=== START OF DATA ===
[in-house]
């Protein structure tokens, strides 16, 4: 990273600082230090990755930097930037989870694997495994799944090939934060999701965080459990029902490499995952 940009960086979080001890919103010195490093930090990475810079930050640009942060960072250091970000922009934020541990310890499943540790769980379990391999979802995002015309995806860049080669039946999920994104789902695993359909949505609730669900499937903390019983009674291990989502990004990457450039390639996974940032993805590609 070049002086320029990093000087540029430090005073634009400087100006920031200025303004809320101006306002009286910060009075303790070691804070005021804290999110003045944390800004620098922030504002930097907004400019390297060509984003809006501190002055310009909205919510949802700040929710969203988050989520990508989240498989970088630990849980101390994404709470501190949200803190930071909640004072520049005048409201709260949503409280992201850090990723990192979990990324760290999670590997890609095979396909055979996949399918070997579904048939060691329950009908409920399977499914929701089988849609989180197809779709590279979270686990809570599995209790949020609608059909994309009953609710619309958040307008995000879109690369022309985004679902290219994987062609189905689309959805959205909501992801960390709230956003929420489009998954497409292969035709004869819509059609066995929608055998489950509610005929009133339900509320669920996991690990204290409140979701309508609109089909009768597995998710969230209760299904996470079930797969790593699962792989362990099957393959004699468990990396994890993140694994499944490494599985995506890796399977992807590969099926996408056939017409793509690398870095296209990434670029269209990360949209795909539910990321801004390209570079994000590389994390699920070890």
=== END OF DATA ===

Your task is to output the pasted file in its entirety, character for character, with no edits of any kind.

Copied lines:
[in-house]
């Protein structure tokens, strides 16, 4: 990273600082230090990755930097930037989870694997495994799944090939934060999701965080459990029902490499995952 940009960086979080001890919103010195490093930090990475810079930050640009942060960072250091970000922009934020541990310890499943540790769980379990391999979802995002015309995806860049080669039946999920994104789902695993359909949505609730669900499937903390019983009674291990989502990004990457450039390639996974940032993805590609 070049002086320029990093000087540029430090005073634009400087100006920031200025303004809320101006306002009286910060009075303790070691804070005021804290999110003045944390800004620098922030504002930097907004400019390297060509984003809006501190002055310009909205919510949802700040929710969203988050989520990508989240498989970088630990849980101390994404709470501190949200803190930071909640004072520049005048409201709260949503409280992201850090990723990192979990990324760290999670590997890609095979396909055979996949399918070997579904048939060691329950009908409920399977499914929701089988849609989180197809779709590279979270686990809570599995209790949020609608059909994309009953609710619309958040307008995000879109690369022309985004679902290219994987062609189905689309959805959205909501992801960390709230956003929420489009998954497409292969035709004869819509059609066995929608055998489950509610005929009133339900509320669920996991690990204290409140979701309508609109089909009768597995998710969230209760299904996470079930797969790593699962792989362990099957393959004699468990990396994890993140694994499944490494599985995506890796399977992807590969099926996408056939017409793509690398870095296209990434670029269209990360949209795909539910990321801004390209570079994000590389994390699920070890």